Machinima is continuing its revamp after axing 30% of its work force earlier this month, saying today that Tony Vinciquerra has joined its Board of Directors. It’s a pretty good a sign that the online video service has aspirations to grow its original content, with Vinciquerra having managed all operations, tactically and strategically, for all of Fox’s networks and their online businesses during his tenure as Fox Network Group chairman and CEO. He left Fox in 2011 and is currently a senior adviser at TPG, one of the principals in the new studio venture being launched by Robert Simonds. Machinima recently raised $67M in financing from the likes of Warner Bros (which led funding with $18M) and Google Capital as it looks to find ways to make money outside of its partnership with YouTube, which takes about 45% of the ad revenue it sells. “[Vinciquerra] is one of the most respected and accomplished media executives in the industry, and his experiences growing the Fox broadcast and cable networks groups over the past decade will help inform our content and ad sales strategy going forward,” said Machinima co-founder, chairman and CEO Allen DeBevoise in announcing the move today.
Tony Vinciquerra had been CEO of Fox Networks Group for six years when he added the Chairman role and became Fox’s go-to TV dealmaker. He left the company two years later, having hammered out tough carriage deals worth millions with Time Warner Cable, Cablevision and Dish. Now Vinciquerra, who spent a decade at Fox, has joined DirecTV‘s board of directors. Mike White, the satcaster’s Chairman, President and CEO, said of the appointment, “His expertise in television production, broadcasting, sports and international programming perfectly complement the broad experience of our current directors and ensures DirecTV will continue to have a talented and well-rounded board.” Vinciquerra, now a senior tech and media adviser to Texas Pacific Group, earlier held senior executive posts at Hearst Argyle and CBS Television Stations Group.
Big change on the TV side of News Corp. – Tony Vinciquerra, chairman and CEO of Fox Networks Group, is leaving the company after 10 years, he just announced to the staff (his email is below). In a separate memo, also posted below, News Corp. president and COO Chase Carey lays out Fox’s new hierarchy, with David Haslingden, CEO of Fox International Channels, now being named president and COO of the Fox Networks Group. But in the new reporting structure, the layer that Vinciquerra held is being eliminated, with his current reports Haslingden; David Hill, Chairman and CEO of Fox Sports Media Group; Peter Rice, Chairman Entertainment, FNG; and Mike Hopkins, President of Affiliate Sales and Marketing for Fox Cable, now all reporting to Carey.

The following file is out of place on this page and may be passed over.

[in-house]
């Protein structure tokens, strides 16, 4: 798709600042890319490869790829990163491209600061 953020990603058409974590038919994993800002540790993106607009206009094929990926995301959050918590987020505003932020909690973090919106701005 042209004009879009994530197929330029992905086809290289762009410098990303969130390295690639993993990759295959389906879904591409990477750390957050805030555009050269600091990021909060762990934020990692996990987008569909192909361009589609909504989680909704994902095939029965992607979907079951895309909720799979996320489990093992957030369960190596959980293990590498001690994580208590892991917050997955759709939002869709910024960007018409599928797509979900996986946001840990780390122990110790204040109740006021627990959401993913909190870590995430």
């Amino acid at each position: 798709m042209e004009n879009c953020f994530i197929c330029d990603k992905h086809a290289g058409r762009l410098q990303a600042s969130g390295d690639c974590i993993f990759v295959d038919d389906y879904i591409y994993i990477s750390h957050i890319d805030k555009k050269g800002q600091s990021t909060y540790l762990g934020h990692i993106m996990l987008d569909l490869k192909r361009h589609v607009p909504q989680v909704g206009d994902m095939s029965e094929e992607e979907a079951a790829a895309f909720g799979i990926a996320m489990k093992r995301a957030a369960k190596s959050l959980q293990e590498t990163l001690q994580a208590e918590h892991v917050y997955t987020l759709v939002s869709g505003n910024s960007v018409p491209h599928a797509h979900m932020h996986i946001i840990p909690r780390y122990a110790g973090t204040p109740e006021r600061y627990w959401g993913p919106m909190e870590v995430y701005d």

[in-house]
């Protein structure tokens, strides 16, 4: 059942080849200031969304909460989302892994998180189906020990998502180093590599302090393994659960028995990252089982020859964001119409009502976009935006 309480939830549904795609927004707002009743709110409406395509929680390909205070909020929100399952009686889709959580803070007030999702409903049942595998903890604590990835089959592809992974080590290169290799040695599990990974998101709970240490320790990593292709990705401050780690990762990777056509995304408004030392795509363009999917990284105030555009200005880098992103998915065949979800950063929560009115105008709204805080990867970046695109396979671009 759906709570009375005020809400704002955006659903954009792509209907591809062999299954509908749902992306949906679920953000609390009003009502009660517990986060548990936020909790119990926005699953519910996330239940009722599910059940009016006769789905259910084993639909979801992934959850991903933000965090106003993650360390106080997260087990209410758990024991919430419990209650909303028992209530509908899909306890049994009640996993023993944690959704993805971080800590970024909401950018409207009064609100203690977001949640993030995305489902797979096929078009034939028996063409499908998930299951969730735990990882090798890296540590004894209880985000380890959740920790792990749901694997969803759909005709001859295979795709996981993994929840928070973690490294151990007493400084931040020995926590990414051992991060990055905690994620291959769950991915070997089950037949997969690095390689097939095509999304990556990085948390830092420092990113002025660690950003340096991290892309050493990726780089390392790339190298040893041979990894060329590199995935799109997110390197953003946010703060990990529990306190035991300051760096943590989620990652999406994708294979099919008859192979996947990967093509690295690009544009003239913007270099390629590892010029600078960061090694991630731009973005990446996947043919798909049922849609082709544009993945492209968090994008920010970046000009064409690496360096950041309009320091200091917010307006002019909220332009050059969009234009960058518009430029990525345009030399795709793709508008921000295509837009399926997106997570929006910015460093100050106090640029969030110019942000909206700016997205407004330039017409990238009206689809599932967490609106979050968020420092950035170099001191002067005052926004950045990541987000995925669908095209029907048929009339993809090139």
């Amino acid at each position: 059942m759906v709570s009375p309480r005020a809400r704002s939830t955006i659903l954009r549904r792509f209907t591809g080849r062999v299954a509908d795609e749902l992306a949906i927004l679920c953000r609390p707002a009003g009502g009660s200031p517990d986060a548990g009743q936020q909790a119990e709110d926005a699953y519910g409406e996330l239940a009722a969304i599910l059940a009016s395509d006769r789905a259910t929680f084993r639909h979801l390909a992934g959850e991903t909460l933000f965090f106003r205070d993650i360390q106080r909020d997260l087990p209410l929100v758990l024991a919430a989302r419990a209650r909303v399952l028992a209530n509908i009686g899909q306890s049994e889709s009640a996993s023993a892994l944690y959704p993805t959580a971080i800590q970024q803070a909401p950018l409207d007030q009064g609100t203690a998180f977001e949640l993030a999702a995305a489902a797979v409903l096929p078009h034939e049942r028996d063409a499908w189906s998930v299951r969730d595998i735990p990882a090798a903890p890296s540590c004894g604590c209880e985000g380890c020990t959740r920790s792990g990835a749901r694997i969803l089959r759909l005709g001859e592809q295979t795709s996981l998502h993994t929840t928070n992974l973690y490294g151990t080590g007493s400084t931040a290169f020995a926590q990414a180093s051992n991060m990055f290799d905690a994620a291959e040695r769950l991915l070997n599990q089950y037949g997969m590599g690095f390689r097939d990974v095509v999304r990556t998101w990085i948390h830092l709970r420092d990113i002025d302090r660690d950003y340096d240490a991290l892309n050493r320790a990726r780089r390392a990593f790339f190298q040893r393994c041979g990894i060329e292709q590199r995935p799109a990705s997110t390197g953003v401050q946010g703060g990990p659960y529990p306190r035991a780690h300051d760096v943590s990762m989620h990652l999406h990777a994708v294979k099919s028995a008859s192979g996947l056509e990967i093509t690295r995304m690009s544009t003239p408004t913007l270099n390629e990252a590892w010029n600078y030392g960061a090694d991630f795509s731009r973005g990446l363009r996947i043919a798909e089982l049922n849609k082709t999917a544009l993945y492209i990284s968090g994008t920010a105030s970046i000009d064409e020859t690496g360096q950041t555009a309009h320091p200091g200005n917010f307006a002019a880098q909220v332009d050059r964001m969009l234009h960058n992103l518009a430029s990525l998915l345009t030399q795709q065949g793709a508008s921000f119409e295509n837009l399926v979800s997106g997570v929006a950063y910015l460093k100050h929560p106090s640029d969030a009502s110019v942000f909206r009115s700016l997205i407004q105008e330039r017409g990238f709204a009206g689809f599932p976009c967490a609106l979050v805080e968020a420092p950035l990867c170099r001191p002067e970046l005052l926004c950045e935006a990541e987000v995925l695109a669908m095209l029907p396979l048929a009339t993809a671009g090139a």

In the past couple of years, Vinciquerra emerged as Fox’s top TV deal-maker, spearheading tough carriage negotiations with Time Warner Cable, Cablevision and DISH that netted the company millions in retransmission consent fees and created a template for other broadcast networks. As chairman and CEO of Fox Networks Group, Vinciquerra oversaw Fox Broadcasting Co., Fox Cable Networks – FX, National Geographic Channel and NatGeo WILD, Fox Movie Channel, FUEL TV, 19 O&O regional sports networks, SPEED, Fox Soccer Channel and Fox Soccer Plus, Fox College Sports, FOX Deportes, and the Big Ten Network – as well as Fox International Channels, which reach 350 million subscribers worldwide. Under him, Fox’s cable networks became a key contributor to News Corp.’s bottom line and last quarter were responsible for 50% of the company’s profits.
Vinciquerra’s rise within Fox peaked in the spring of 2009 when, as part of the company-wide reorganization following the exit of Peter Chernin as News Corp. president and COO (Chernin was the person who had brought him to Fox), Vinciquerra was given oversight of the entire portfolio of Fox networks – broadcast and cable, domestic and international, reporting to Rupert Murdoch. Then in July of that year, Chase Carey was named president and COO of News Corp., and Vinciquerra began reporting to him. Several months later, Fox Entertainment chairman’s Peter Rice’s duties were expanded to oversee programming for the broadcast network as well as FX, something Vinicquerra had been doing. The move raised speculation about a possible exit by Vinciquerra. Last year, he was approached by Comcast’s Steve Burke about possibly joining the merged Comcast-NBCU TV operations.
Vinciquerra said he first considered leaving in July but decided to put off the move with two big retrans negotiations looming – one with Cablevision and one with DISH. With those resolved, he said he approached Carey with a request to be released early from his contract around Thanksgiving, and the two spent the past couple month ironing out the company’s succession plan. Vinciquerra will stay on until Feb. 11 to help with the transition. One of his last duties will be attending the Feb. 6 Super Bowl, which is carried by Fox this year, where he will introduce the new Fox Networks Group executive team to buyers and other key attendees. As for the future, Vinciquerra said he had already been approached by several private equity firms and other companies. As for NBCU, that door closed long time ago as it involved a move to New York, said Vinciquerra, who plans to stay in Los Angeles with his family. He also intends to pursue his passion for broadband. (Vinciquerra is a member of the Board of Motorola). “I’ve been fascinated to watch what’s been going on in the communication business,” he said, adding that he has been studying how electricity changed the world. “I see a lot of parallels to broadband, and I feel it’s time to step back and study that on the public or private side. It’s going to have a revolutionary effect.”